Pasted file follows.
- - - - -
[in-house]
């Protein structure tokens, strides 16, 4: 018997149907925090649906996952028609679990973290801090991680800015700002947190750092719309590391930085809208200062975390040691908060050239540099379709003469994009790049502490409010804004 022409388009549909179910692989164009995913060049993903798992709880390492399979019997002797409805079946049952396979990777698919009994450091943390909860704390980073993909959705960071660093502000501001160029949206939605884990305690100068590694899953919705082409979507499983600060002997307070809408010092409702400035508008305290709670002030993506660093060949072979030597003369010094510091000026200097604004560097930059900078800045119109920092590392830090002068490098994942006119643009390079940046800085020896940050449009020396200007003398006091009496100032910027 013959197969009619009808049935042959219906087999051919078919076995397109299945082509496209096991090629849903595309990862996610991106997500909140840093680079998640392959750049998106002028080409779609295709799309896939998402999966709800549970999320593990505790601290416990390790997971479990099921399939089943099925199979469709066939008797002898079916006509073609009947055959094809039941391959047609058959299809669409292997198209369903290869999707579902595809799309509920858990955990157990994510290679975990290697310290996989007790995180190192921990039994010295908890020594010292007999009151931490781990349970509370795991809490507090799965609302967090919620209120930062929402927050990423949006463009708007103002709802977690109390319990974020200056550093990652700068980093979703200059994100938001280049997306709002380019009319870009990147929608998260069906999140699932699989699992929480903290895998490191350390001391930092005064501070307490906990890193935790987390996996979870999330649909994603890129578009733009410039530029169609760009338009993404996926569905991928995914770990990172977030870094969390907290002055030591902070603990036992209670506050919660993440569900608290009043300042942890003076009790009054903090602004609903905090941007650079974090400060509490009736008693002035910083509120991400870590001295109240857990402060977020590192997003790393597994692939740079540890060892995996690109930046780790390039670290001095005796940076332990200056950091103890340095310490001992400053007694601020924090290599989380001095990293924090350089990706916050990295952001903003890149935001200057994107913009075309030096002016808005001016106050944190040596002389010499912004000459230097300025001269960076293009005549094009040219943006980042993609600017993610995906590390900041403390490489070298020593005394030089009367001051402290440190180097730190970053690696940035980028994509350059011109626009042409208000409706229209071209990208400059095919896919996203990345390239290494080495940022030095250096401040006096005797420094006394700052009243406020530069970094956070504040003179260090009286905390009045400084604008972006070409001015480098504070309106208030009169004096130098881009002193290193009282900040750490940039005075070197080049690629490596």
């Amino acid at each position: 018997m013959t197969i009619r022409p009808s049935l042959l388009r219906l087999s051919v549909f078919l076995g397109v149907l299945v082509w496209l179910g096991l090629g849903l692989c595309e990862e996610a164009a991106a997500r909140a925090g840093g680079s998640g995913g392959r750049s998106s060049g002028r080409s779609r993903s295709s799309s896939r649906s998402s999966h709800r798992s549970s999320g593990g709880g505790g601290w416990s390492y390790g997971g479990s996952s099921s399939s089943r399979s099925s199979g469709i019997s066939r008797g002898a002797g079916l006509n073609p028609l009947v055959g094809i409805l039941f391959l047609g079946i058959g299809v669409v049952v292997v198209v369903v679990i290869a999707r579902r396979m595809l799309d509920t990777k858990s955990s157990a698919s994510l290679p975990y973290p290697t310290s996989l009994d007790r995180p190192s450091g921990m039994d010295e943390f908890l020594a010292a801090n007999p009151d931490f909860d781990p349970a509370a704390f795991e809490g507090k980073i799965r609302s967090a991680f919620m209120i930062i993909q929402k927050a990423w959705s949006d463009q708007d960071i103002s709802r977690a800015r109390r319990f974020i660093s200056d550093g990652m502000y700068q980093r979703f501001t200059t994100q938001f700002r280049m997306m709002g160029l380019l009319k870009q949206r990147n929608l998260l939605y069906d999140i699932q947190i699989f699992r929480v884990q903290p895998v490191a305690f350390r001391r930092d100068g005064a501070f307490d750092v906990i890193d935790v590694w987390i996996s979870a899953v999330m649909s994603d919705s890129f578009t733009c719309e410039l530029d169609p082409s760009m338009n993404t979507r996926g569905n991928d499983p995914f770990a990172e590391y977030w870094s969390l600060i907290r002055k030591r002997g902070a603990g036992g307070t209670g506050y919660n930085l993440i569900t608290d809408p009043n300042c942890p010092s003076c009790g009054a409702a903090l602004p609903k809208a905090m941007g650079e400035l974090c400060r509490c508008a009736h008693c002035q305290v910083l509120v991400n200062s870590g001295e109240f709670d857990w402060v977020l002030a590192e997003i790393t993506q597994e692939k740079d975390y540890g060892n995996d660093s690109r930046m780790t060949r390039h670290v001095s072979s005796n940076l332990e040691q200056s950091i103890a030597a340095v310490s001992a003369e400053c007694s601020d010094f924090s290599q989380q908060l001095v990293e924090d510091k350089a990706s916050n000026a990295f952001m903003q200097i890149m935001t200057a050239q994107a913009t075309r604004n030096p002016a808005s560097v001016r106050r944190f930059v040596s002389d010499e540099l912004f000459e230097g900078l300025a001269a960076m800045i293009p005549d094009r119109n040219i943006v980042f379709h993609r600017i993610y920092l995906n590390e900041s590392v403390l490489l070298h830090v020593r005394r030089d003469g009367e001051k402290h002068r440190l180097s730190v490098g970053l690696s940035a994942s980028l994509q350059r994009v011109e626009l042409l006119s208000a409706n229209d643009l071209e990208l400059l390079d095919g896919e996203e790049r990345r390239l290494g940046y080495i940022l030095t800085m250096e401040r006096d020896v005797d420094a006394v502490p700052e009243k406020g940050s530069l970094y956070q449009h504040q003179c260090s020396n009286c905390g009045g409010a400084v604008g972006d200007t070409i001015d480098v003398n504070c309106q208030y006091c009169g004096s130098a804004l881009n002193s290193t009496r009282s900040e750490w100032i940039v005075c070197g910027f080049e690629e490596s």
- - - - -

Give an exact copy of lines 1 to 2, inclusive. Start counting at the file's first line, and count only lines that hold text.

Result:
[in-house]
């Protein structure tokens, strides 16, 4: 018997149907925090649906996952028609679990973290801090991680800015700002947190750092719309590391930085809208200062975390040691908060050239540099379709003469994009790049502490409010804004 022409388009549909179910692989164009995913060049993903798992709880390492399979019997002797409805079946049952396979990777698919009994450091943390909860704390980073993909959705960071660093502000501001160029949206939605884990305690100068590694899953919705082409979507499983600060002997307070809408010092409702400035508008305290709670002030993506660093060949072979030597003369010094510091000026200097604004560097930059900078800045119109920092590392830090002068490098994942006119643009390079940046800085020896940050449009020396200007003398006091009496100032910027 013959197969009619009808049935042959219906087999051919078919076995397109299945082509496209096991090629849903595309990862996610991106997500909140840093680079998640392959750049998106002028080409779609295709799309896939998402999966709800549970999320593990505790601290416990390790997971479990099921399939089943099925199979469709066939008797002898079916006509073609009947055959094809039941391959047609058959299809669409292997198209369903290869999707579902595809799309509920858990955990157990994510290679975990290697310290996989007790995180190192921990039994010295908890020594010292007999009151931490781990349970509370795991809490507090799965609302967090919620209120930062929402927050990423949006463009708007103002709802977690109390319990974020200056550093990652700068980093979703200059994100938001280049997306709002380019009319870009990147929608998260069906999140699932699989699992929480903290895998490191350390001391930092005064501070307490906990890193935790987390996996979870999330649909994603890129578009733009410039530029169609760009338009993404996926569905991928995914770990990172977030870094969390907290002055030591902070603990036992209670506050919660993440569900608290009043300042942890003076009790009054903090602004609903905090941007650079974090400060509490009736008693002035910083509120991400870590001295109240857990402060977020590192997003790393597994692939740079540890060892995996690109930046780790390039670290001095005796940076332990200056950091103890340095310490001992400053007694601020924090290599989380001095990293924090350089990706916050990295952001903003890149935001200057994107913009075309030096002016808005001016106050944190040596002389010499912004000459230097300025001269960076293009005549094009040219943006980042993609600017993610995906590390900041403390490489070298020593005394030089009367001051402290440190180097730190970053690696940035980028994509350059011109626009042409208000409706229209071209990208400059095919896919996203990345390239290494080495940022030095250096401040006096005797420094006394700052009243406020530069970094956070504040003179260090009286905390009045400084604008972006070409001015480098504070309106208030009169004096130098881009002193290193009282900040750490940039005075070197080049690629490596």